Epidemiological studies are providing strong evidence on beneficial health effects from dietary measures, leading scientists to actively investigate which foods and which specific agents in the diet can prevent diseases. Public health officers and medical experts should collaborate toward the design of disease prevention diets for nutritional intervention. Functional foods are emerging as an instrument for dietary intervention in disease prevention. Functional food products are technologically developed ingredients with specific health benefits. Among promising sources of functional foods and chemopreventive diets of interest, microalgae are gaining worldwide attention, based on their richness in high-value products, including carotenoids, proteins, vitamins, essential amino acids, omega-rich oils and, in general, anti-inflammatory and antioxidant compounds. Beneficial effects of microalgae on human health and/or wellness could in the future be useful in preventing or delaying the onset of cancer and cardiovascular diseases. During the past decades, microalgal biomass was predominately used in the health food market, with more than 75% of the annual microalgal biomass production being employed for the manufacture of powders, tablets, capsules or pastilles. In this review, we report and discuss the present and future role of microalgae as marine sources of functional foods/beverages for human wellbeing, focusing on perspectives in chemoprevention. We dissected this topic by analyzing the different classes of microalgal compounds with health outputs (based on their potential chemoprevention activities), the biodiversity of microalgal species and how to improve their cultivation, exploring the perspective of sustainable food from the sea.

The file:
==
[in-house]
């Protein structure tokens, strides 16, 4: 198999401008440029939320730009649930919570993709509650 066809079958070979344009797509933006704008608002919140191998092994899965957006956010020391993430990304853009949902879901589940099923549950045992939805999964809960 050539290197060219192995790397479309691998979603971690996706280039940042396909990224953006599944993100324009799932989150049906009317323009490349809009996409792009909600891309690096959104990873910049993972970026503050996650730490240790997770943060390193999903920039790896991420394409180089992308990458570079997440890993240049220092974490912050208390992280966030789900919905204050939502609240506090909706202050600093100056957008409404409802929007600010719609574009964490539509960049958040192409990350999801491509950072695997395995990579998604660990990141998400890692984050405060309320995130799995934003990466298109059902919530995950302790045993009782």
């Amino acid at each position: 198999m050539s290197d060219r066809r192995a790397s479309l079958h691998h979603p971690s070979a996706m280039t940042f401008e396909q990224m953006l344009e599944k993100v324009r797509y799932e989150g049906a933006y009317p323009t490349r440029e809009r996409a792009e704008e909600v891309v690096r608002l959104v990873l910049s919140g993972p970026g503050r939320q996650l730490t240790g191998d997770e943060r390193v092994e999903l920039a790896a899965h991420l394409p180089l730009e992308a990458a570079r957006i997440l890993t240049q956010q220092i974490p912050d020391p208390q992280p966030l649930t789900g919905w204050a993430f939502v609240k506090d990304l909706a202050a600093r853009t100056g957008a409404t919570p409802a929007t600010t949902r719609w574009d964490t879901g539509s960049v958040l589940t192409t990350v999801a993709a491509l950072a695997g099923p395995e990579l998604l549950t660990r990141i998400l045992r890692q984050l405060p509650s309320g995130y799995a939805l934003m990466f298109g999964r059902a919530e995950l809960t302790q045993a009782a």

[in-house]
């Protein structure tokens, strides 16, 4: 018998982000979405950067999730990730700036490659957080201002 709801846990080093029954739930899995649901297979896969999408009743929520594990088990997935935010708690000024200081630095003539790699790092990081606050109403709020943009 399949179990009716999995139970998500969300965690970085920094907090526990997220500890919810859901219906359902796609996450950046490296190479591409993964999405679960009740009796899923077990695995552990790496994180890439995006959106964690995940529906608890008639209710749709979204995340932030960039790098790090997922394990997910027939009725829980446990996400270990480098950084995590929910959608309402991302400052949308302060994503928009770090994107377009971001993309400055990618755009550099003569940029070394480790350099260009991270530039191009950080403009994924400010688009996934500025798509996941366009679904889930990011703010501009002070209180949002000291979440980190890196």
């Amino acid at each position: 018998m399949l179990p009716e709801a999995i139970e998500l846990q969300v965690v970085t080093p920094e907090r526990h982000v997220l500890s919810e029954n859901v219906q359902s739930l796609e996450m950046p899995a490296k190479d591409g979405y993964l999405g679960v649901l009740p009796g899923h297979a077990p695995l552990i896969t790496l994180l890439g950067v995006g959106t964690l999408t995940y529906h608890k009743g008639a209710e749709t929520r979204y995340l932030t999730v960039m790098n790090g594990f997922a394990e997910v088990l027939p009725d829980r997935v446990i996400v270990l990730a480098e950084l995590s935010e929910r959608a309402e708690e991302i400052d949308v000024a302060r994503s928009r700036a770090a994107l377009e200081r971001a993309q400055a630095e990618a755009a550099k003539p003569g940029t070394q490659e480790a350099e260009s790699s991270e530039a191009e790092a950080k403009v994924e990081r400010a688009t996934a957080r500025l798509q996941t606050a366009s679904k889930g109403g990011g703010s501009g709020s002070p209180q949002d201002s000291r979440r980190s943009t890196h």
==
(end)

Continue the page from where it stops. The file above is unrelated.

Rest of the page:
Microalgal derivatives as potential nutraceutical and food supplements for human health: A focus on cancer prevention and interception

Bruno A.;Noonan D. M.;
2019-01-01

Abstract

Epidemiological studies are providing strong evidence on beneficial health effects from dietary measures, leading scientists to actively investigate which foods and which specific agents in the diet can prevent diseases. Public health officers and medical experts should collaborate toward the design of disease prevention diets for nutritional intervention. Functional foods are emerging as an instrument for dietary intervention in disease prevention. Functional food products are technologically developed ingredients with specific health benefits. Among promising sources of functional foods and chemopreventive diets of interest, microalgae are gaining worldwide attention, based on their richness in high-value products, including carotenoids, proteins, vitamins, essential amino acids, omega-rich oils and, in general, anti-inflammatory and antioxidant compounds. Beneficial effects of microalgae on human health and/or wellness could in the future be useful in preventing or delaying the onset of cancer and cardiovascular diseases. During the past decades, microalgal biomass was predominately used in the health food market, with more than 75% of the annual microalgal biomass production being employed for the manufacture of powders, tablets, capsules or pastilles. In this review, we report and discuss the present and future role of microalgae as marine sources of functional foods/beverages for human wellbeing, focusing on perspectives in chemoprevention. We dissected this topic by analyzing the different classes of microalgal compounds with health outputs (based on their potential chemoprevention activities), the biodiversity of microalgal species and how to improve their cultivation, exploring the perspective of sustainable food from the sea.
2019
https://www.mdpi.com/2072-6643/11/6/1226/pdf
Cancer; Chemoprevention; Functional food; Marine bioactive compounds; Microalgae; Nutraceutical; Animals; Anticarcinogenic Agents; Antineoplastic Agents; Cell Transformation, Neoplastic; Diet, Healthy; Humans; Microalgae; Neoplasms; Nutritive Value; Protective Factors; Risk Factors; Dietary Supplements; Functional Food
Galasso, C.; Gentile, A.; Orefice, I.; Ianora, A.; Bruno, A.; Noonan, D. M.; Sansone, C.; Albini, A.; Brunet, C.
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Utilizza questo identificativo per citare o creare un link a questo documento: https://hdl.handle.net/11383/2086442
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